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Hollow Fiber MembranesNov 08 2010 01:20 PM | Chris Haslego in Separation Technology Share this topic:
Membrane separation processes has become one of the emerging technology which undergo a rapid growth during the past few decades. It has drawn the world attention especially in the separation technology field, one of the chemical engineers' specialty with its distinguish performance compared to the conventional separation technology.
Historical Development of Membranes
Table 1 below indicates some of the historical development of the membrane technology before the "Golden Age" of membrane technology:
Abbe Nollet – water diffuses from dilute to concentrated solution
The first synthetic (or semisynthetic) polymer studied by Schoenbein &
Fick employed cellulose nitrate membrane in his classic study Ueber Diffusion.
Fick, Traube, artificial membranes (nitrocellulose)
Bechhold, pore size control, "ultrafiltration"
Sartorius Company, membranes available commercially
German scientists, methods for bacterial culturing
USPH, officially accepts membrane procedure
Sourirajan, first success in desalinating water
The "Golden Age" of membrane technology (1960-1980) began in 1960 with the invention by Loeb and Sourirajan of the first asymmetric integrally skinned cellulose acetate RO membrane,. This development simulated both commercial and academic interest, first in desalination by reverse osmosis, and then in other membrane application and processes. During this period, significant progress was made in virtually every phase of membrane technology: applications, research tools, membrane formation processes, chemical and physical structures, configurations and packaging.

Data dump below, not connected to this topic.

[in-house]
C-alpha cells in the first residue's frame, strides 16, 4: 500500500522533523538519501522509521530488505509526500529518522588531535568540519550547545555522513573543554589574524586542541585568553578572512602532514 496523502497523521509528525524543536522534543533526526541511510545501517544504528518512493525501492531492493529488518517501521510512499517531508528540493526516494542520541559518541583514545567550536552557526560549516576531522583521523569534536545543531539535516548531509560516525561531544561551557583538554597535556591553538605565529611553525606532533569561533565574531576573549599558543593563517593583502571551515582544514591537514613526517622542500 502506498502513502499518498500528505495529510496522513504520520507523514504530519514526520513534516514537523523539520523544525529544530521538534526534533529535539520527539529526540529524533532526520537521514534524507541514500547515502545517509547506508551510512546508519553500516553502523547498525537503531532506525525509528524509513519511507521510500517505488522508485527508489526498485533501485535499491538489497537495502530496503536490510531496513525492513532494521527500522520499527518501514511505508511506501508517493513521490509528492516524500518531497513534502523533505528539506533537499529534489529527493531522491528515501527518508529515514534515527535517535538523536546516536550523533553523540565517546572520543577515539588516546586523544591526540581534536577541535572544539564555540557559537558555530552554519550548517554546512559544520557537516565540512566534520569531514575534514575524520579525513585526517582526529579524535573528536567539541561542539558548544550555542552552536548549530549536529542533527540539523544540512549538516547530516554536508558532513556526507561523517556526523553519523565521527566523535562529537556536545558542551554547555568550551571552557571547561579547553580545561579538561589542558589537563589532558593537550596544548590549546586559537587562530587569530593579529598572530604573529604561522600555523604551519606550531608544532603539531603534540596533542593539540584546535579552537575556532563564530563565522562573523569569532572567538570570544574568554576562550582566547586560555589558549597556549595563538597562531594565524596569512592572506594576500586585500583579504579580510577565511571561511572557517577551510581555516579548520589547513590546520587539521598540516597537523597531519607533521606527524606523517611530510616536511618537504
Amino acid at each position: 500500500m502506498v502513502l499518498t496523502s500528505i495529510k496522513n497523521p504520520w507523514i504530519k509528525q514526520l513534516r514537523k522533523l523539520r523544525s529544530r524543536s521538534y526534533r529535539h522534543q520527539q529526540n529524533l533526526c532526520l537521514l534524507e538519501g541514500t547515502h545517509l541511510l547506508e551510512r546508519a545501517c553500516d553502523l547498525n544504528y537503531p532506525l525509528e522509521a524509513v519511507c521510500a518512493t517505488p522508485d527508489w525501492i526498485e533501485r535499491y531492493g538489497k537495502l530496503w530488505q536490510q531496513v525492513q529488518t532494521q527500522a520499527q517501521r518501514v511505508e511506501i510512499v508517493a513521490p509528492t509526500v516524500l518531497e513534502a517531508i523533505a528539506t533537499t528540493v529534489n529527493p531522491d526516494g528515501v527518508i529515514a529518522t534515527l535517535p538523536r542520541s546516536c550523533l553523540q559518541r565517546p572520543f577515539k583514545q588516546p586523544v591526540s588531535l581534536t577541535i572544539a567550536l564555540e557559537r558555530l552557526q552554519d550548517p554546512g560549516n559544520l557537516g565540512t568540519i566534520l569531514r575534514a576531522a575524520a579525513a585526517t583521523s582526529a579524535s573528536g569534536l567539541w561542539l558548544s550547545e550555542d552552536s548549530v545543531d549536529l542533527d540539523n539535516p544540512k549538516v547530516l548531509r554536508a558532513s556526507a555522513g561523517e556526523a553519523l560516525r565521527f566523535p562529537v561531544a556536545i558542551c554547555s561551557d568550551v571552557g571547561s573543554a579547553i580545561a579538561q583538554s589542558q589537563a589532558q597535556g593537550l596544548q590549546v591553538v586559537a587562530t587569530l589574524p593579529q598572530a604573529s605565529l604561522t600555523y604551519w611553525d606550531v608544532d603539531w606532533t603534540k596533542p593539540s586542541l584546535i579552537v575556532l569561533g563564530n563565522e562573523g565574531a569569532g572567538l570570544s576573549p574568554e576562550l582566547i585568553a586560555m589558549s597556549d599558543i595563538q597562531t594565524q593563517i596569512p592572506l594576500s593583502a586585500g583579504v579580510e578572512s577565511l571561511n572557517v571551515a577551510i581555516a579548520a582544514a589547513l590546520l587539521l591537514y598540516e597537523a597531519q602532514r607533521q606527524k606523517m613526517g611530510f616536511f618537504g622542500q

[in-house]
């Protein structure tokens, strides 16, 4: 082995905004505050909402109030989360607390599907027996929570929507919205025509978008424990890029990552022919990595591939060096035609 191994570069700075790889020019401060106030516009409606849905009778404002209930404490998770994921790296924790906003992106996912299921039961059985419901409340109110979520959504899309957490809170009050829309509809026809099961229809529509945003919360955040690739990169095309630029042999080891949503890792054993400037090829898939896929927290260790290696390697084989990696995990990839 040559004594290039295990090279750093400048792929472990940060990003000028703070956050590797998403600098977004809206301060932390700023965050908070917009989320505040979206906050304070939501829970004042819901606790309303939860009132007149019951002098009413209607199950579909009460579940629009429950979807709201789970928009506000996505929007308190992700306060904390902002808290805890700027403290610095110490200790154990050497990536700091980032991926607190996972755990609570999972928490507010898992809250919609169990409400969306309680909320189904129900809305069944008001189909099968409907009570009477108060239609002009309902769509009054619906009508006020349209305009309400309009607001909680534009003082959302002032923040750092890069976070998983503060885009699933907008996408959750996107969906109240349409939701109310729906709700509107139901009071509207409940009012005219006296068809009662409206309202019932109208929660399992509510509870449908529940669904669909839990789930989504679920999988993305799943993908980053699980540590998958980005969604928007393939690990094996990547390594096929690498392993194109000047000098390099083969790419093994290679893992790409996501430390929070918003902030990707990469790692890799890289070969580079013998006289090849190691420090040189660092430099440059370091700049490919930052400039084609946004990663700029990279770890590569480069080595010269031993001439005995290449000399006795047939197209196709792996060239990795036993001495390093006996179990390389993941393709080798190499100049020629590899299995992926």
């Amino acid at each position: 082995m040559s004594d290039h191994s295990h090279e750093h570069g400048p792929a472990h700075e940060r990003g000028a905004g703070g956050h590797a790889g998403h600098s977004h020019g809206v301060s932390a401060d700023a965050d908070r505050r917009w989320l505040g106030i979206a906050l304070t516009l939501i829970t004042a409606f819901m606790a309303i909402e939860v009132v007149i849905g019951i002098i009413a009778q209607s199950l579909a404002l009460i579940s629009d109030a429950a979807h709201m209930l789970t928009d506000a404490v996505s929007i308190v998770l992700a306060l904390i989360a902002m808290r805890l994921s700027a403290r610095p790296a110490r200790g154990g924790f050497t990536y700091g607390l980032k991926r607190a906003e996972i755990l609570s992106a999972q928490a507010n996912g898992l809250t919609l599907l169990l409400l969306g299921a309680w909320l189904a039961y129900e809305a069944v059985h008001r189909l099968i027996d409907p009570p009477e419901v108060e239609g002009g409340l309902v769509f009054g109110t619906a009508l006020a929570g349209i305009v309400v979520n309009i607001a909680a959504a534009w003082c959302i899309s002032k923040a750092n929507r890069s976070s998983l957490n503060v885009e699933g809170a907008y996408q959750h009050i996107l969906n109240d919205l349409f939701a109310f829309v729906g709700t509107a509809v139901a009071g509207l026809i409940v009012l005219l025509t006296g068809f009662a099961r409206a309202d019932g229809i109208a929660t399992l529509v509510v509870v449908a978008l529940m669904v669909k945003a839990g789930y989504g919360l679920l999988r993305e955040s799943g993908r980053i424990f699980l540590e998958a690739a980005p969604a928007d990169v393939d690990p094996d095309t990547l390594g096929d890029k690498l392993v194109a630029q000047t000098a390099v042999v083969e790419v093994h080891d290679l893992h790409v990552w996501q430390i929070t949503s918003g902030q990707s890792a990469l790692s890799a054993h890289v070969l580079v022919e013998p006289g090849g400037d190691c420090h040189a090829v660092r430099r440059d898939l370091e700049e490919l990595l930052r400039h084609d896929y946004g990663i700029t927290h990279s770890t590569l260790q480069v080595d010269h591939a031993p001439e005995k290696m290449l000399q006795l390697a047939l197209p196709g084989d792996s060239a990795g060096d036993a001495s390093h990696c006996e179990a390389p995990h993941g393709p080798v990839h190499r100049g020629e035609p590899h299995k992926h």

|Figure 1: Membrane Morphology|
Two basic morphology of hollow fiber membrane are isotropic and anisotropic (Figure 1). Membrane separation is achieved by using of this morphologies. The anisotropic configuration is of special value. In the early 1960s, the development of anisotropic membranes exhibiting a dense, ultrathin skin on a porous structure provided a momentum to the progress of membrane separation technology. The semipermeability of the porous morphology is based essentially on the spatial cross-section of the permeating species, ie, small molecules exhibit a higher permeability rate through the fiber wall. While the anisotropic morphology of the dense membrane which exhibit the dense skin, is obtained through the solution-diffusion mechanism. The permeation species chemically interacts with thepolymer matrix and selectively dissolves in it, resulting in diffusive mass transport along the chemical potential gradient, as what demonstrated in the pervaporation process.